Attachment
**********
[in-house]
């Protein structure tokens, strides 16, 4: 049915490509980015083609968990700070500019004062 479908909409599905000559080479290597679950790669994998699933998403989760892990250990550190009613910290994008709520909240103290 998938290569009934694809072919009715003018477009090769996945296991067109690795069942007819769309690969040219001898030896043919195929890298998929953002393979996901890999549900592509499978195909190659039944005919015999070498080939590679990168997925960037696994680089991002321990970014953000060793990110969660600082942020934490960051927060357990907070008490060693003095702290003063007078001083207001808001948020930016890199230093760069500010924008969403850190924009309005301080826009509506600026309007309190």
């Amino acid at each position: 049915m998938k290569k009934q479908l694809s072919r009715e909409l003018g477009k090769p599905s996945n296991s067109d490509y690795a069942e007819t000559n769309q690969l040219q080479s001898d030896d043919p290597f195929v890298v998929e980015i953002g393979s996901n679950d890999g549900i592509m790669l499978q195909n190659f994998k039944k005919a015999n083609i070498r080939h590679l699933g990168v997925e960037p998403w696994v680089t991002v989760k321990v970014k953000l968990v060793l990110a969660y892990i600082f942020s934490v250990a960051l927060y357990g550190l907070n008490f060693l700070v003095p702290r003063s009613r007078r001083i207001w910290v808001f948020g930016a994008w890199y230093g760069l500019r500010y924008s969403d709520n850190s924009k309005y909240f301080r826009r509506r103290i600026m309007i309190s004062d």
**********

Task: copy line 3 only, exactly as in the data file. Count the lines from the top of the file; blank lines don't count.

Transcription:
């Amino acid at each position: 049915m998938k290569k009934q479908l694809s072919r009715e909409l003018g477009k090769p599905s996945n296991s067109d490509y690795a069942e007819t000559n769309q690969l040219q080479s001898d030896d043919p290597f195929v890298v998929e980015i953002g393979s996901n679950d890999g549900i592509m790669l499978q195909n190659f994998k039944k005919a015999n083609i070498r080939h590679l699933g990168v997925e960037p998403w696994v680089t991002v989760k321990v970014k953000l968990v060793l990110a969660y892990i600082f942020s934490v250990a960051l927060y357990g550190l907070n008490f060693l700070v003095p702290r003063s009613r007078r001083i207001w910290v808001f948020g930016a994008w890199y230093g760069l500019r500010y924008s969403d709520n850190s924009k309005y909240f301080r826009r509506r103290i600026m309007i309190s004062d």